Photo / Metro Media Relations

Mayor Garcetti and Phyllis Bradley (to his right), attended the Metro Red Line 25th Birthday Celebration. They are displaying items that were in a 25-year-old “Red Line Time Capsule” that was opened as part of the event. They are holding a ground breaking shovel for the Red Line’s groundbreaking in 1986.

LOS ANGELES (CNS) — The 25-year anniversary of the Metro Red Line was marked this week at Union Station, with the downtown-to-North Hollywood route hailed as a major milestone in the history of transit in Los Angeles.

The line had five stops extending from downtown into Westlake when it originally opened, but grew in phases to 13 stops into the San Fernando Valley.

Mayor Eric Garcetti, who also serves as the chair of the Metro Board of Directors, said former Mayor Tom Bradley was the driving force behind the creation of the Red Line and Metro’s rail system. Bradley served as mayor from 1973 to 1993 and died in 1998.

“I was about a year old when Tom Bradley was on the campaign trail and he said we are going to bring a subway to Los Angeles,” Garcetti said at a ceremony attended by Bradley’s daughter, Phyllis, along with city, county and transit leaders. “By the time it came, I was graduated from college, and as he said, ‘I promised to break ground in 18 months and it took a little longer, but here we are.’”

The Red Line averages 145,000 daily riders, according to Garcetti, who noted that he took a short Red Line trip to the ceremony from the Grand Park station near City Hall.

The line was the second subway route to open following the Blue Line, which began carrying riders in 1990 from L.A. to Long Beach.

The subway system now consists of six lines stretching from Azusa to Santa Monica.

“Back in the day, this was an absolute game changer for this region and it continues to be the spine for our bus and rail network,” Metro CEO Phillip A. Washington said.

Other members of the Metro Board of Directors who attended the ceremony included county Supervisor Hilda Solis, Duarte Mayor John Fasana, Los Angeles City Councilman Paul Krekorian and housing advocate Jackie Dupont Walker.

Actor George Takei, who served on the board of the Southern California Rapid Transit District, the predecessor agency to Metro, was on hand, as was former City Councilman Tom LaBonge.

None of the speakers at the ceremony acknowledged challenges Metro is facing — ridership in 2017 fell to its lowest point in more than a decade — or other troubling headlines that have plagued the rail system recently, including a survey by the nonprofit organization Peace Over Violence that found that 22 percent of the roughly 23,000 Metro riders who were queried said they had experienced sexual harassment while using the Metro system, as well as a 2016 survey by Metro that found 29 percent of former riders stopped taking public transportation because they did not feel safe.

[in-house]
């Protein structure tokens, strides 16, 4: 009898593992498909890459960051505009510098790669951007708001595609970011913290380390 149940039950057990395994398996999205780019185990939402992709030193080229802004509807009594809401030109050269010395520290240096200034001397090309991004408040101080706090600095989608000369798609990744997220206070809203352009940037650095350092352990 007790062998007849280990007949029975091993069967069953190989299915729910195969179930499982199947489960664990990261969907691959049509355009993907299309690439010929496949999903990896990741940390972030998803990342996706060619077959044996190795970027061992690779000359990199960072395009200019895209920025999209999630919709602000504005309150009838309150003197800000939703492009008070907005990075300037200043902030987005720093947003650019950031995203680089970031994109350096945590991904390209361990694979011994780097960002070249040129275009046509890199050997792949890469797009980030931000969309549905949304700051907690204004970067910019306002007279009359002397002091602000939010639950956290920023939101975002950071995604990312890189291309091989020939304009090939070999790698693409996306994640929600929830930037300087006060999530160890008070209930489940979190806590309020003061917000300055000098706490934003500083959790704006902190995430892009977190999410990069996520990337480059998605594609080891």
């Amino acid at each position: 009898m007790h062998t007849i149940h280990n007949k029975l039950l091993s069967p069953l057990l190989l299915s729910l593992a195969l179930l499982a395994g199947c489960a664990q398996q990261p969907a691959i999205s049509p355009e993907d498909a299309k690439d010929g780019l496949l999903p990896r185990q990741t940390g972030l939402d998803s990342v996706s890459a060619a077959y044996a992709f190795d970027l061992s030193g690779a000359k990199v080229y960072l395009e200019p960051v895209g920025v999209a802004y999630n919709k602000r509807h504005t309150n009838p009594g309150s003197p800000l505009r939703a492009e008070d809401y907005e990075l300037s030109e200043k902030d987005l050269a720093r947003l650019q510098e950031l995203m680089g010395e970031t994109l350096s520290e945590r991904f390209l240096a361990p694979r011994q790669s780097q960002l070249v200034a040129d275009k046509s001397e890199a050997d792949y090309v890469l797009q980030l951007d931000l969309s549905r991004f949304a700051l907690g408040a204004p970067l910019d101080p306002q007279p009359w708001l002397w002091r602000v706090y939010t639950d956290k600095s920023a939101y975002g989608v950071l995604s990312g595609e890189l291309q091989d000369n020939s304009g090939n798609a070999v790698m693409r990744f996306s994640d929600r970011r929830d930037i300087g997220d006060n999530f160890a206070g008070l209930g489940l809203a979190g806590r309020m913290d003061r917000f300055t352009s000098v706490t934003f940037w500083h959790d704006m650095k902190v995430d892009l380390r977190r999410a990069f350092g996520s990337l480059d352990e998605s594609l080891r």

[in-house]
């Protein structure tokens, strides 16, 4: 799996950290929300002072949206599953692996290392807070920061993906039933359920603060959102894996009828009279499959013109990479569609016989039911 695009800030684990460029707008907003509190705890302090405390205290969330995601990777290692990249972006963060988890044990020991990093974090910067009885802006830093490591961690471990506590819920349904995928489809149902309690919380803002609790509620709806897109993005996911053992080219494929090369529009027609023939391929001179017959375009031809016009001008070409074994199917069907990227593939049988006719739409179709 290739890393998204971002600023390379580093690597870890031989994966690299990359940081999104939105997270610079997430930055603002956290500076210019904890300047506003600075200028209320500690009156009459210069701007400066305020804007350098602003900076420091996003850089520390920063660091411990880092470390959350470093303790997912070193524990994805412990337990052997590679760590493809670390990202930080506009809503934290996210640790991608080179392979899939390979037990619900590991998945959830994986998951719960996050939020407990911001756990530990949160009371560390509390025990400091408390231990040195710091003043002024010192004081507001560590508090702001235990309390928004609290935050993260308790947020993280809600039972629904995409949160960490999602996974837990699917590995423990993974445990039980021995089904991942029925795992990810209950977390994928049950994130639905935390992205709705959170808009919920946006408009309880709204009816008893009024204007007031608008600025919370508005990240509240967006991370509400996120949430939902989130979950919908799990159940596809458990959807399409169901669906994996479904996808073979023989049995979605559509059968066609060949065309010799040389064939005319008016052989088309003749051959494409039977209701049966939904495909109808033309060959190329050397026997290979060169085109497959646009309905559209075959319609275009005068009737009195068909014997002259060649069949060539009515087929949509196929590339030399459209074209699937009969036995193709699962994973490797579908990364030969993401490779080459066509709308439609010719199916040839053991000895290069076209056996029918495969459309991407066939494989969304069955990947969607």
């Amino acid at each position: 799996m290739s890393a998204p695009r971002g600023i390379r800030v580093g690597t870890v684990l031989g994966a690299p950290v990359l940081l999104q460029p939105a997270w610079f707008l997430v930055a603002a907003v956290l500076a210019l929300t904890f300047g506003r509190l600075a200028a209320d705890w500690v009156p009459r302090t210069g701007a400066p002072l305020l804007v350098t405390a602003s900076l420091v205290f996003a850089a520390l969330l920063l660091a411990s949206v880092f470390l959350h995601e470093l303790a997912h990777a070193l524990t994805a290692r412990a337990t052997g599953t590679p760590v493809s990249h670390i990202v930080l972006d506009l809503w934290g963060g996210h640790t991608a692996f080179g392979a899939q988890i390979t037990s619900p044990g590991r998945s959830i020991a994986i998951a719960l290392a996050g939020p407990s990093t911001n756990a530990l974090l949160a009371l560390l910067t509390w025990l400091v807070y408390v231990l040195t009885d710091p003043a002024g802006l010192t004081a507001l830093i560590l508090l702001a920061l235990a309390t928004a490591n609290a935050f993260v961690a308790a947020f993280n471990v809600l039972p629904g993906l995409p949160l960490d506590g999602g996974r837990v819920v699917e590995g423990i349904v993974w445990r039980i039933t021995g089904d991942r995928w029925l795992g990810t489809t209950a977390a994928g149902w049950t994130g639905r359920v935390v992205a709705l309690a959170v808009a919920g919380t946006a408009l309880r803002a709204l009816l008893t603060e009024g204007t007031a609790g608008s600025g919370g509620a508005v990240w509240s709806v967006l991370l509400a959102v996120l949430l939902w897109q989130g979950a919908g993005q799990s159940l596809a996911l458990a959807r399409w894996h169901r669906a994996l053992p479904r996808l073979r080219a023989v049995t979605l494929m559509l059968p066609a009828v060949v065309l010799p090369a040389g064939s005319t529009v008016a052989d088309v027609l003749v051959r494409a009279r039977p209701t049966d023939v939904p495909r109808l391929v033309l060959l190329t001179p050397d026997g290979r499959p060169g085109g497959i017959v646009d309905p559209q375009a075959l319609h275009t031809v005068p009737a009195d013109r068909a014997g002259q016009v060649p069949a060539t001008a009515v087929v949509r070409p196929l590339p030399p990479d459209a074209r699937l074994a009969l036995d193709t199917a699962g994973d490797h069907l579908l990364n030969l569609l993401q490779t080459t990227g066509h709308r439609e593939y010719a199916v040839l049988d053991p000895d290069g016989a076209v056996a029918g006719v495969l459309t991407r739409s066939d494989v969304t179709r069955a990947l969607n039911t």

In speaking about the sexual harassment survey and other issues of safety, Councilmember Nury Martinez said last week at a City Council committee meeting that she does not feel secure riding the Red Line with her 8-year-old daughter.

The ceremony also came on the same day that an 18-year-old woman held a news conference with her attorney to discuss a claim she filed against the city after she was dragged off a Metro Red Line train by a Los Angeles Police Department officer for allegedly refusing to take her foot off a seat. Video of the arrest was widely viewed on social media.

Garcetti, who was peppered with questions from reporters about the confrontation after the ceremony, took a neutral stance and said he did not want to make any rush judgments on what happened.

When asked about Martinez’s statements, Garcetti said he rides the line all the time with family members.

“I respect people’s perspectives. I don’t know when that was, I look forward in speaking to Martinez,” Garcetti said. “I ride with my family, I ride with my daughter. I’ve seen a real uptick in the amount of security personnel, and that’s important for our system so people feel safe, and I’m proud of that.”

He added, “I take her remarks seriously, as I would any rider, whether they are a councilwoman or not.”

When asked about declining ridership, Garcetti said. “It’s happening in public transit around the country. I think part of it is rideshare (options) for some people. Part of it is it still doesn’t get you where you need to go. And traffic certainly for the buses is down because they are stuck in the same traffic as others, but what’s the option? Is closing down the option? No, you have to expand them because traffic will only get worse without that.”